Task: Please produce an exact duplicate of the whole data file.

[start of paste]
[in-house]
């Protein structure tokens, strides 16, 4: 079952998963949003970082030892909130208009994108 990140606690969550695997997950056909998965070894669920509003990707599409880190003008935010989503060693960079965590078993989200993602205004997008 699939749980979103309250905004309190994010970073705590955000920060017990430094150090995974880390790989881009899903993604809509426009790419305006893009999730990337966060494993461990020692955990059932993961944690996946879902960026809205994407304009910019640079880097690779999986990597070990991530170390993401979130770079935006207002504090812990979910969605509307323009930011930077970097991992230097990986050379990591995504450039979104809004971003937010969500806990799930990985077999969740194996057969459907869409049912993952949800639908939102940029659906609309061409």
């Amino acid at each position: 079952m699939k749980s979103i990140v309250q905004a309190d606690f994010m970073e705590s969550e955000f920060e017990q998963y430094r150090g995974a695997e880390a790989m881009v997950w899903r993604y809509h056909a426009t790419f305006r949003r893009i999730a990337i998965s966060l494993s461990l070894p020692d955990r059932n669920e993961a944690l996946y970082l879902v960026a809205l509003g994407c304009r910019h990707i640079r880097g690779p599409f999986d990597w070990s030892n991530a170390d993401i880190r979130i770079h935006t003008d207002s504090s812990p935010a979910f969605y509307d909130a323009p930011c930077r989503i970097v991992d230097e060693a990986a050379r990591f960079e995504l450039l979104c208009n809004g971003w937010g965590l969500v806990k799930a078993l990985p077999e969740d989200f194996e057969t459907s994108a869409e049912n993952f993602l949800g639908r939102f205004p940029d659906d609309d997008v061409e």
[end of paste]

[in-house]
């Protein structure tokens, strides 16, 4: 079952998963949003970082030892909130208009994108 990140606690969550695997997950056909998965070894669920509003990707599409880190003008935010989503060693960079965590078993989200993602205004997008 699939749980979103309250905004309190994010970073705590955000920060017990430094150090995974880390790989881009899903993604809509426009790419305006893009999730990337966060494993461990020692955990059932993961944690996946879902960026809205994407304009910019640079880097690779999986990597070990991530170390993401979130770079935006207002504090812990979910969605509307323009930011930077970097991992230097990986050379990591995504450039979104809004971003937010969500806990799930990985077999969740194996057969459907869409049912993952949800639908939102940029659906609309061409």
């Amino acid at each position: 079952m699939k749980s979103i990140v309250q905004a309190d606690f994010m970073e705590s969550e955000f920060e017990q998963y430094r150090g995974a695997e880390a790989m881009v997950w899903r993604y809509h056909a426009t790419f305006r949003r893009i999730a990337i998965s966060l494993s461990l070894p020692d955990r059932n669920e993961a944690l996946y970082l879902v960026a809205l509003g994407c304009r910019h990707i640079r880097g690779p599409f999986d990597w070990s030892n991530a170390d993401i880190r979130i770079h935006t003008d207002s504090s812990p935010a979910f969605y509307d909130a323009p930011c930077r989503i970097v991992d230097e060693a990986a050379r990591f960079e995504l450039l979104c208009n809004g971003w937010g965590l969500v806990k799930a078993l990985p077999e969740d989200f194996e057969t459907s994108a869409e049912n993952f993602l949800g639908r939102f205004p940029d659906d609309d997008v061409e």